The Chinese Ambassador and Lord Prescott have officially opened The University of Nottingham’s new School of Contemporary Chinese Studies.
His Excellency Liu Xiaoming, Ambassador of the People’s Republic of China to the UK, joined the former Deputy Prime Minster to open the Si Yuan Centre which has been built to house the University’s School of Contemporary Chinese Studies (SCCS) — a leading national and international institute dedicated to research and degree programmes about the study of China.
The SCCS was established in 2007 to bring together the former Institute of Contemporary Chinese Studies with the China Policy Institute (CPI). The school also houses the prestigious Nottingham Confucius Institute.
The new low carbon, £4million academic facility is located on the University’s Jubilee campus and provides a peaceful and creative environment for teaching and the study of Chinese language and culture. It will also be used for the display of visiting exhibits and Chinese artefacts and for hosting sino-UK business engagement events.
The centre sits amongst a number of ground-breaking creations of stunning aesthetics on the campus, but the new iconic structure also sets a new standard in sustainability amongst the existing collection of low carbon buildings.
International educational offering
Over recent years, the University has committed considerable resource to the development of its educational offer within the UK and China, particularly through its Chinese studies programme. The institution prides itself on providing educational opportunities to students both in the UK and Asia, particularly from its internationally based campus in Ningbo.
Professor Shujie Yao, a well-known economist specialising in China, founding head of the School of Contemporary Chinese Studies and director of the Nottingham Confucius Institute said: “Since the inception of the school over five years ago, our dream was to build the best centre of contemporary Chinese studies in the UK and Europe. This beautiful and inspiring building situated on this picturesque campus will provide the exact physical space to realise our ambition.”
“I thank Dr Thomas Chen [a member of the University’s College of Benefactors], of the Si Yuan Foundationand our Vice-Chancellor Professor David Greenaway for their generosity and support for making our dream come true.”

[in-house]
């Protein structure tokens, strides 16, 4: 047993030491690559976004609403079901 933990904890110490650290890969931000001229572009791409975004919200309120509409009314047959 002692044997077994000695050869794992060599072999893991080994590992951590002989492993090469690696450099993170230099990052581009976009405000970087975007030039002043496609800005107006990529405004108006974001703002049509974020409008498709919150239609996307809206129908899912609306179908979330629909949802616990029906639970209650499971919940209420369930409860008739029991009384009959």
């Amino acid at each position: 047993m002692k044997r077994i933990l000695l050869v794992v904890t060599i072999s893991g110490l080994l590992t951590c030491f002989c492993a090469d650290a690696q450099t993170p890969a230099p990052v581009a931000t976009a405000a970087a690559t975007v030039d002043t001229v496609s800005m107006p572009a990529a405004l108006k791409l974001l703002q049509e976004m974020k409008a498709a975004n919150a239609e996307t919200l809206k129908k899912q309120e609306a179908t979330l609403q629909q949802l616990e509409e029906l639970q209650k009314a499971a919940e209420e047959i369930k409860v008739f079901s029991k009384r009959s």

The Si Yuan Centre, funded by the Si Yuan Foundation, is part of Impact: The Nottingham Campaign, delivering the University’s vision to change lives, tackle global issues and shape the future.
Professor David Greenaway, Vice-Chancellor, said: “We are very proud of the quality and calibre of many of our buildings at the University, and the Si Yuan Centre continues to enhance the environment on Jubilee Campus with its inspiring style and innovative construction. The support for the development of the building by Dr Thomas Chen has helped us achieve a burning ambition for the School of Contemporary Chinese Studies, and we are honoured to have H.E Liu opening the building.”
The University of Nottingham is a pioneer in international education and has a strong relationship with China. It has 42,000 students across its three award-winning international campuses in the UK, Malaysia and China. The University of Nottingham Ningbo China (UNNC) opened its doors in 2004 and now has more than 5,500 students.
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Notes to editors: The University of Nottingham, described by The Sunday Times University Guide 2011 as ‘the embodiment of the modern international university’, has 40,000 students at award-winning campuses in the United Kingdom, China and Malaysia. It is ranked in the UK's Top 10 and the World's Top 75 universities by the Shanghai Jiao Tong (SJTU) and the QS World University Rankings. It was named ‘the world’s greenest university’ in the UI GreenMetric World University Ranking 2011.
More than 90 per cent of research at The University of Nottingham is of international quality, according to the most recent Research Assessment Exercise. The University’s vision is to be recognised around the world for its signature contributions, especially in global food security, energy & sustainability, and health. The University won a Queen’s Anniversary Prize for Higher and Further Education in 2011, for its research into global food security.
Impact: The Nottingham Campaign, its biggest ever fund-raising campaign, will deliver the University’s vision to change lives, tackle global issues and shape the future. More news